New Mexico Gov. Michelle Lujan Grisham’s administration is aggressively opposing a recent U.S. Environmental Protection Agency (EPA) proposal to roll back Obama-era regulations for methane released from oil and gas industry operations. But local industry leaders say it’s overreacting to what is actually a modest methane proposal.
New Mexico oil and gas representatives say the proposal doesn’t take into account ongoing declines in methane emissions and instead revives an Obama-era rule that they believe violated the law.
According to the Obama ruling, the federal government can regulate methane without first making a detailed determination that it qualifies as a pollutant under the Clean Air Act. But Robert McIntyre, spokesman for the New Mexico Oil and Gas Association, told InsideSources, “There is an ongoing question as to whether the process as it was developed was actually legal under the authority provided by the Clean Air Act. It seemed like the prior administration took some shortcuts to arrive at the rule that they did.”
In late August, the EPA announced plans to loosen federal rules on methane and allow oil and gas producers to essentially self-regulate and prevent the potent greenhouse gas from leaking from its operations. The EPA gave interested parties a 60-day comment period, which ends on Nov. 25.
The proposed methane regulatory changes will “save the industry millions of dollars in compliance costs each year, while maintaining health and environmental regulations on oil and gas sources that the agency considers appropriate,” the EPA said.
New Mexico Environment Department Secretary James Kenney submitted comments in opposition to the methane proposal to the EPA last week, arguing the planned rule “preempts state law while imposing significant burdens upon state environmental agencies.”
“If finalized, the proposed revisions will significantly degrade air quality and adversely impact public health throughout the U.S., including the State of New Mexico,” Kenney wrote in a letter to EPA Administrator Andrew Wheeler that accompanied his comments on the proposed rule.
“To date, 25 governors committed to reducing greenhouse gas (GHG) emissions consistent with the goals of the Paris Agreement (subsequent to the June 1, 2017 announcement of the U.S. intent to withdraw from this agreement),” Kenney wrote. “This effort is led by state governments and is focused on state-to-state cooperation to accelerate the deployment of climate solutions needed to help each achieve their climate goals.”
Kenney’s remarks came after the EPA held a hearing on the methane proposal in Dallas earlier this month. At the hearing, several New Mexicans testified that living near the Permian Basin — which straddles southeastern New Mexico and west Texas — caused them to have blisters, nosebleeds and headaches due to methane emissions released by nearby oil and gas wells, according to the Carlsbad Current-Argus.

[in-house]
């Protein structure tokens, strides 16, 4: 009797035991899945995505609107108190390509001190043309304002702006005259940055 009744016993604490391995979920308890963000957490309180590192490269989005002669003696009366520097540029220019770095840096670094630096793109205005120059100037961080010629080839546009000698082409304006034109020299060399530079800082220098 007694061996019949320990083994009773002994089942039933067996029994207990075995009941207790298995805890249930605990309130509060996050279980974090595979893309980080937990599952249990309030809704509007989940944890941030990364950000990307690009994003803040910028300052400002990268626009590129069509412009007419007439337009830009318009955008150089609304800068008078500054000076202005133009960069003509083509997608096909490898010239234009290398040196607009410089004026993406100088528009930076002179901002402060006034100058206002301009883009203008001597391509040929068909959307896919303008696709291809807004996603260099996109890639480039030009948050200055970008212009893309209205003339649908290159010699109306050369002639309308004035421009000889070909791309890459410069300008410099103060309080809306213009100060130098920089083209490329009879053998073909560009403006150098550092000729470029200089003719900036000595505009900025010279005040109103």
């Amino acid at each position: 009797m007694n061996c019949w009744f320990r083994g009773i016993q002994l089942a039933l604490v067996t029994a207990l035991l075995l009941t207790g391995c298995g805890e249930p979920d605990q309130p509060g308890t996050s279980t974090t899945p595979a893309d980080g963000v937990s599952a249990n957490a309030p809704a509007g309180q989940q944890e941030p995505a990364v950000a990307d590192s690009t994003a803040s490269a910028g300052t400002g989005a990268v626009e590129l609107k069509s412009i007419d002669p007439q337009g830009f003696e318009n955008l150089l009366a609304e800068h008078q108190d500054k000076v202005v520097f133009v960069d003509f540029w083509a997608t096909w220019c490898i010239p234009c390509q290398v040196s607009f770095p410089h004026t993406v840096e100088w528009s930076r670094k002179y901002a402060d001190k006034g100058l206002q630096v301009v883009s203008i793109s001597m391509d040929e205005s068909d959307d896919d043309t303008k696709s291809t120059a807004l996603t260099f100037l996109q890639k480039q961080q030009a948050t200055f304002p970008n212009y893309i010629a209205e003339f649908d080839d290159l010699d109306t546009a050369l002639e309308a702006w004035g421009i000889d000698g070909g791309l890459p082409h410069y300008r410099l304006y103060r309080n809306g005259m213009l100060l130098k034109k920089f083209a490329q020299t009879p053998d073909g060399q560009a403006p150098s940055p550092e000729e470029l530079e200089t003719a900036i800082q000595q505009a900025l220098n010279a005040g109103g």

Operations at the Permian Basin have contributed to the state’s ongoing oil and gas production boom and have boosted state revenue to an all-time high. And yet, as former EPA official J. Winston Porter recently pointed out, “U.S. methane emissions have dropped even as energy companies produce more natural gas. For example, in the Permian Basin, production surged 100 percent between 2011 and 2017, but methane emissions relative to production fell nearly 40 percent.”
Many Democrats like Lujan Grisham remain unconvinced and she vowed the Trump administration will not prohibit the state from battling climate change.
“In the face of a climate crisis, and with a federal government that is committed to an anti-science, anti-environment regulatory approach, states like New Mexico will take up the mantle of leadership,” the governor said. “We will lead the transition to a renewable energy economy and take aggressive steps to limit greenhouse gas emissions. The Trump administration will not slow our progress on climate action.”
McIntyre says NMOGA has a part to play in reducing harmful emissions, but the industry group supports “the EPA’s efforts to revise this rule” as it will “not radically change the rules on the emissions of methane.”
“We agree that we should take steps to reduce methane emissions and we’re absolutely committed to doing that,” McIntyre said. “For our part, we put forward a methane mitigation road map… that the governor is currently reading that identifies some best practices and some opportunities where we can collaborate with regulators.”
“The revised EPA rule focuses on an area where the agency does have statutory authority and that’s the regulation of VOCs [volatile organic compounds],” he said. “And when you are focusing on the release of volatile organic compounds you are also focusing on the release of methane.”